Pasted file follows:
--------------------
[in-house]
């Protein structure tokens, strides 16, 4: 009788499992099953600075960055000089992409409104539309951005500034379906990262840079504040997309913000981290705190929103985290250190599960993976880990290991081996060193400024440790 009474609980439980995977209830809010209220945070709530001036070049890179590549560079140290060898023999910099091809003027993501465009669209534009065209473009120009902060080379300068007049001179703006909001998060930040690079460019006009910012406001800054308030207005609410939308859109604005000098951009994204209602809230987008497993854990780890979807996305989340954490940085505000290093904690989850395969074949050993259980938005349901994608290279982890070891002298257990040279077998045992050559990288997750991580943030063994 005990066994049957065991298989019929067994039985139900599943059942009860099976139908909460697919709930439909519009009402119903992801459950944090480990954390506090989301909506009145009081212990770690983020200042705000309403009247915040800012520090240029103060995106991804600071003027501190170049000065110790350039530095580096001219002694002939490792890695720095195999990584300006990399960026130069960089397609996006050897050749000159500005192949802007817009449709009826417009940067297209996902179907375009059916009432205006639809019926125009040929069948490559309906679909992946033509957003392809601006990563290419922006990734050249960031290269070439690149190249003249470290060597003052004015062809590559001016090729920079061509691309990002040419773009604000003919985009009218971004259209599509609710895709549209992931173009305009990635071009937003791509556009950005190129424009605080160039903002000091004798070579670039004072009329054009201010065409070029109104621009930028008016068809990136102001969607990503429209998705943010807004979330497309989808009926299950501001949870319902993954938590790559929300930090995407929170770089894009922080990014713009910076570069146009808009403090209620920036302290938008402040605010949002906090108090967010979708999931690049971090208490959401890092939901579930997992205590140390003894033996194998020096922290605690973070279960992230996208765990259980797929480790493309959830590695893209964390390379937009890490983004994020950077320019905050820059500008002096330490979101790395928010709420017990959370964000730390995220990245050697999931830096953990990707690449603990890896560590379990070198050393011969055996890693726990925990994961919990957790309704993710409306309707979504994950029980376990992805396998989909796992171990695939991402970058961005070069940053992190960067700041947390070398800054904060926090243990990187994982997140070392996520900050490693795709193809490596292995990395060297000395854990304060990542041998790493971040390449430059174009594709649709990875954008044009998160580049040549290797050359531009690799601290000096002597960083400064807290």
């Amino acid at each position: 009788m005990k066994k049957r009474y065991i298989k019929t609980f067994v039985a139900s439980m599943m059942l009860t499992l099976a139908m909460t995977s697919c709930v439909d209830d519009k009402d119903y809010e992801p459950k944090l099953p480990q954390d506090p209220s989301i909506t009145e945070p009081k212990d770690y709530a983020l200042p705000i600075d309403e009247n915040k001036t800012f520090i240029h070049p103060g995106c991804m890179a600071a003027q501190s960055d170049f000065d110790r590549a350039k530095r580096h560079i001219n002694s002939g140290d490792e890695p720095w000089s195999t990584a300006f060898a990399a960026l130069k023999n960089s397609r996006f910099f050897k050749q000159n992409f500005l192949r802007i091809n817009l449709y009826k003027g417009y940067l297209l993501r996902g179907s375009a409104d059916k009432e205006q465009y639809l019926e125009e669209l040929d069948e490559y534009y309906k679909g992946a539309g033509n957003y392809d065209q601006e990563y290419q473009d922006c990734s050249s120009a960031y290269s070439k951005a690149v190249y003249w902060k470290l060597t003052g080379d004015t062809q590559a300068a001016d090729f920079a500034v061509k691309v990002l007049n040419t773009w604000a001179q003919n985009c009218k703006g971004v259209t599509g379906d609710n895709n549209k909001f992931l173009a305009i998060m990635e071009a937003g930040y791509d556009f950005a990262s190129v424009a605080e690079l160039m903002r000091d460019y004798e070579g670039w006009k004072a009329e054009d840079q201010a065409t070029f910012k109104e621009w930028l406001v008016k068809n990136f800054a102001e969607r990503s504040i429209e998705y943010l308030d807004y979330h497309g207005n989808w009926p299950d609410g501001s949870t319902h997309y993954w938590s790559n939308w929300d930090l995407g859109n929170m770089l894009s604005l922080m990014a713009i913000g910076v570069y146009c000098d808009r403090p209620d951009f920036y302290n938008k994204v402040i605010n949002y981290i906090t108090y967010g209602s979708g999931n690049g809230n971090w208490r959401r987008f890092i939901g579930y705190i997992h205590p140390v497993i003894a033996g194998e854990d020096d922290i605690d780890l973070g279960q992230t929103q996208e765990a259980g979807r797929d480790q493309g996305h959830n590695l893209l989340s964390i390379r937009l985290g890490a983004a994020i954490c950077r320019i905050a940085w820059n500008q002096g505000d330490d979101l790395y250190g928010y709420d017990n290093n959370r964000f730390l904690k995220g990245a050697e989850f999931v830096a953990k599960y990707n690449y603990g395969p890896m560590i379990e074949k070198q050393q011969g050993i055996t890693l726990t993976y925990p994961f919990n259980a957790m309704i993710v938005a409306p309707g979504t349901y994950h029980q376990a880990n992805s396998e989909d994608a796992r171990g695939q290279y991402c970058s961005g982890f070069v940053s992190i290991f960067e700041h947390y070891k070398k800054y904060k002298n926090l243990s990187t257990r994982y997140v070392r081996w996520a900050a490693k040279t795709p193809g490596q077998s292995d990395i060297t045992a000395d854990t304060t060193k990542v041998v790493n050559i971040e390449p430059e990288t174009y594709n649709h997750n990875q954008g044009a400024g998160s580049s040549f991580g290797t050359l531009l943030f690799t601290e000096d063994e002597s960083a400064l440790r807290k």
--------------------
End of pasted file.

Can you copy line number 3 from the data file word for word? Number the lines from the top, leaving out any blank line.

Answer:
């Amino acid at each position: 009788m005990k066994k049957r009474y065991i298989k019929t609980f067994v039985a139900s439980m599943m059942l009860t499992l099976a139908m909460t995977s697919c709930v439909d209830d519009k009402d119903y809010e992801p459950k944090l099953p480990q954390d506090p209220s989301i909506t009145e945070p009081k212990d770690y709530a983020l200042p705000i600075d309403e009247n915040k001036t800012f520090i240029h070049p103060g995106c991804m890179a600071a003027q501190s960055d170049f000065d110790r590549a350039k530095r580096h560079i001219n002694s002939g140290d490792e890695p720095w000089s195999t990584a300006f060898a990399a960026l130069k023999n960089s397609r996006f910099f050897k050749q000159n992409f500005l192949r802007i091809n817009l449709y009826k003027g417009y940067l297209l993501r996902g179907s375009a409104d059916k009432e205006q465009y639809l019926e125009e669209l040929d069948e490559y534009y309906k679909g992946a539309g033509n957003y392809d065209q601006e990563y290419q473009d922006c990734s050249s120009a960031y290269s070439k951005a690149v190249y003249w902060k470290l060597t003052g080379d004015t062809q590559a300068a001016d090729f920079a500034v061509k691309v990002l007049n040419t773009w604000a001179q003919n985009c009218k703006g971004v259209t599509g379906d609710n895709n549209k909001f992931l173009a305009i998060m990635e071009a937003g930040y791509d556009f950005a990262s190129v424009a605080e690079l160039m903002r000091d460019y004798e070579g670039w006009k004072a009329e054009d840079q201010a065409t070029f910012k109104e621009w930028l406001v008016k068809n990136f800054a102001e969607r990503s504040i429209e998705y943010l308030d807004y979330h497309g207005n989808w009926p299950d609410g501001s949870t319902h997309y993954w938590s790559n939308w929300d930090l995407g859109n929170m770089l894009s604005l922080m990014a713009i913000g910076v570069y146009c000098d808009r403090p209620d951009f920036y302290n938008k994204v402040i605010n949002y981290i906090t108090y967010g209602s979708g999931n690049g809230n971090w208490r959401r987008f890092i939901g579930y705190i997992h205590p140390v497993i003894a033996g194998e854990d020096d922290i605690d780890l973070g279960q992230t929103q996208e765990a259980g979807r797929d480790q493309g996305h959830n590695l893209l989340s964390i390379r937009l985290g890490a983004a994020i954490c950077r320019i905050a940085w820059n500008q002096g505000d330490d979101l790395y250190g928010y709420d017990n290093n959370r964000f730390l904690k995220g990245a050697e989850f999931v830096a953990k599960y990707n690449y603990g395969p890896m560590i379990e074949k070198q050393q011969g050993i055996t890693l726990t993976y925990p994961f919990n259980a957790m309704i993710v938005a409306p309707g979504t349901y994950h029980q376990a880990n992805s396998e989909d994608a796992r171990g695939q290279y991402c970058s961005g982890f070069v940053s992190i290991f960067e700041h947390y070891k070398k800054y904060k002298n926090l243990s990187t257990r994982y997140v070392r081996w996520a900050a490693k040279t795709p193809g490596q077998s292995d990395i060297t045992a000395d854990t304060t060193k990542v041998v790493n050559i971040e390449p430059e990288t174009y594709n649709h997750n990875q954008g044009a400024g998160s580049s040549f991580g290797t050359l531009l943030f690799t601290e000096d063994e002597s960083a400064l440790r807290k």